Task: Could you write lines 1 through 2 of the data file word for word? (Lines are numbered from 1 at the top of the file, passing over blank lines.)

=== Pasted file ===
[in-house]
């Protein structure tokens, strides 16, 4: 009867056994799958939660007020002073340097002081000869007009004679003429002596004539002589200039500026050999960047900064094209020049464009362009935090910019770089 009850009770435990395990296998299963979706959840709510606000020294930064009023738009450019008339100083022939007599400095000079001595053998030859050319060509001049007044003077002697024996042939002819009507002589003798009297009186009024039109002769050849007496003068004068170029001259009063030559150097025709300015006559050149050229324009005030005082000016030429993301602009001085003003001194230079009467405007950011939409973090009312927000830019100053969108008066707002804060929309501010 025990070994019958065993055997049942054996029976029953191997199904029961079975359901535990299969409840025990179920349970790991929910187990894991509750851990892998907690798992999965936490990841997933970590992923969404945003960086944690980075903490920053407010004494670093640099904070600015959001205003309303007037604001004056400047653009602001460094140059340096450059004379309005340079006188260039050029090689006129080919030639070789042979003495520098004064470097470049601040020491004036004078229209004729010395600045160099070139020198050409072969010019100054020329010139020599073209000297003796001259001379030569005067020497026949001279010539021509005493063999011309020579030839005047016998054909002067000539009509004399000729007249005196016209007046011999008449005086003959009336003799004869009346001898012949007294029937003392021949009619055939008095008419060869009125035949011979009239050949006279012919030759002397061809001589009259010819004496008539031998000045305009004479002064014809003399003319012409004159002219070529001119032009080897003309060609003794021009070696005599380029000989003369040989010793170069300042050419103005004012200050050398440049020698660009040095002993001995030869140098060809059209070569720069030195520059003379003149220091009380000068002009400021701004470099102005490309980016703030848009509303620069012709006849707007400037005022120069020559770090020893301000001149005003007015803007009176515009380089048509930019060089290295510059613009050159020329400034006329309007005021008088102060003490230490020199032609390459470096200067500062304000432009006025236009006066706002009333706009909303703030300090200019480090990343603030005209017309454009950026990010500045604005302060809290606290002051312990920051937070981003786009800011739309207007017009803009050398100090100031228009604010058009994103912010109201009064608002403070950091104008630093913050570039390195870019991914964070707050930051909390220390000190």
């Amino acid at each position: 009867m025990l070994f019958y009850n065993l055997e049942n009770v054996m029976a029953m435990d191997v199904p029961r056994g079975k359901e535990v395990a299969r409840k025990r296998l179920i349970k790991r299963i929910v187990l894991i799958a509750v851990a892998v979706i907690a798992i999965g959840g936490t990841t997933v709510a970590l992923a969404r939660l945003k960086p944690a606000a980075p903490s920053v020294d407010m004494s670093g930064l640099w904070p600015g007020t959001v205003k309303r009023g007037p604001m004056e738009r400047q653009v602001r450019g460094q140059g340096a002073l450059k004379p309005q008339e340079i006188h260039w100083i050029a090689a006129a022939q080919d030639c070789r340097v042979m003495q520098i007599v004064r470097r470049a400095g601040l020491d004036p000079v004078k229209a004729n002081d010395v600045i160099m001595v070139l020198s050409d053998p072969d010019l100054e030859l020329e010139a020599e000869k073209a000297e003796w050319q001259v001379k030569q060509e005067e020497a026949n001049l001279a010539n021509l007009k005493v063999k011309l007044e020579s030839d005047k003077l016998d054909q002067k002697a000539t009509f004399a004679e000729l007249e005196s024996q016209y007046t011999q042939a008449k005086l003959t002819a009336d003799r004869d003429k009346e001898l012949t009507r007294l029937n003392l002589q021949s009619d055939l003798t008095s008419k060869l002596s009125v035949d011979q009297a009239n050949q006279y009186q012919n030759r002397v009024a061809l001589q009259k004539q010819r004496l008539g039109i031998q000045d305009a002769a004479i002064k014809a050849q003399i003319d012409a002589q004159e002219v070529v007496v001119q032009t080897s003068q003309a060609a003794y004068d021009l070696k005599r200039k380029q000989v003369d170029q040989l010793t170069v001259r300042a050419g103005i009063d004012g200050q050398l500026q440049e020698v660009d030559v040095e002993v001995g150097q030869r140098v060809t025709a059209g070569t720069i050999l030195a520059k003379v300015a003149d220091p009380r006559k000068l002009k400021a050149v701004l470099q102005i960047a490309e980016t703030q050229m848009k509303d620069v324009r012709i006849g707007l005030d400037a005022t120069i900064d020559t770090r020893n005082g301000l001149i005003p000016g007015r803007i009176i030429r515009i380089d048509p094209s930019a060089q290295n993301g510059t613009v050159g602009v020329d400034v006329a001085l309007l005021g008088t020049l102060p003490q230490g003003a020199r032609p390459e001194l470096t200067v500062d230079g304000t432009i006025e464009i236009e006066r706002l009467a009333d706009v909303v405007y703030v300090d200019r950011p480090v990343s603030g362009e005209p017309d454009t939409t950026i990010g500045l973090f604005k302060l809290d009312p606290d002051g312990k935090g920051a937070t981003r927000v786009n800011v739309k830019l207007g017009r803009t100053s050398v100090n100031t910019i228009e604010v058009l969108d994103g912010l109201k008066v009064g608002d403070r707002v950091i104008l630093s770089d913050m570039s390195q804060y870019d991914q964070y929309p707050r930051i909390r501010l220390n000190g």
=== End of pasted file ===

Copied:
[in-house]
């Protein structure tokens, strides 16, 4: 009867056994799958939660007020002073340097002081000869007009004679003429002596004539002589200039500026050999960047900064094209020049464009362009935090910019770089 009850009770435990395990296998299963979706959840709510606000020294930064009023738009450019008339100083022939007599400095000079001595053998030859050319060509001049007044003077002697024996042939002819009507002589003798009297009186009024039109002769050849007496003068004068170029001259009063030559150097025709300015006559050149050229324009005030005082000016030429993301602009001085003003001194230079009467405007950011939409973090009312927000830019100053969108008066707002804060929309501010 025990070994019958065993055997049942054996029976029953191997199904029961079975359901535990299969409840025990179920349970790991929910187990894991509750851990892998907690798992999965936490990841997933970590992923969404945003960086944690980075903490920053407010004494670093640099904070600015959001205003309303007037604001004056400047653009602001460094140059340096450059004379309005340079006188260039050029090689006129080919030639070789042979003495520098004064470097470049601040020491004036004078229209004729010395600045160099070139020198050409072969010019100054020329010139020599073209000297003796001259001379030569005067020497026949001279010539021509005493063999011309020579030839005047016998054909002067000539009509004399000729007249005196016209007046011999008449005086003959009336003799004869009346001898012949007294029937003392021949009619055939008095008419060869009125035949011979009239050949006279012919030759002397061809001589009259010819004496008539031998000045305009004479002064014809003399003319012409004159002219070529001119032009080897003309060609003794021009070696005599380029000989003369040989010793170069300042050419103005004012200050050398440049020698660009040095002993001995030869140098060809059209070569720069030195520059003379003149220091009380000068002009400021701004470099102005490309980016703030848009509303620069012709006849707007400037005022120069020559770090020893301000001149005003007015803007009176515009380089048509930019060089290295510059613009050159020329400034006329309007005021008088102060003490230490020199032609390459470096200067500062304000432009006025236009006066706002009333706009909303703030300090200019480090990343603030005209017309454009950026990010500045604005302060809290606290002051312990920051937070981003786009800011739309207007017009803009050398100090100031228009604010058009994103912010109201009064608002403070950091104008630093913050570039390195870019991914964070707050930051909390220390000190």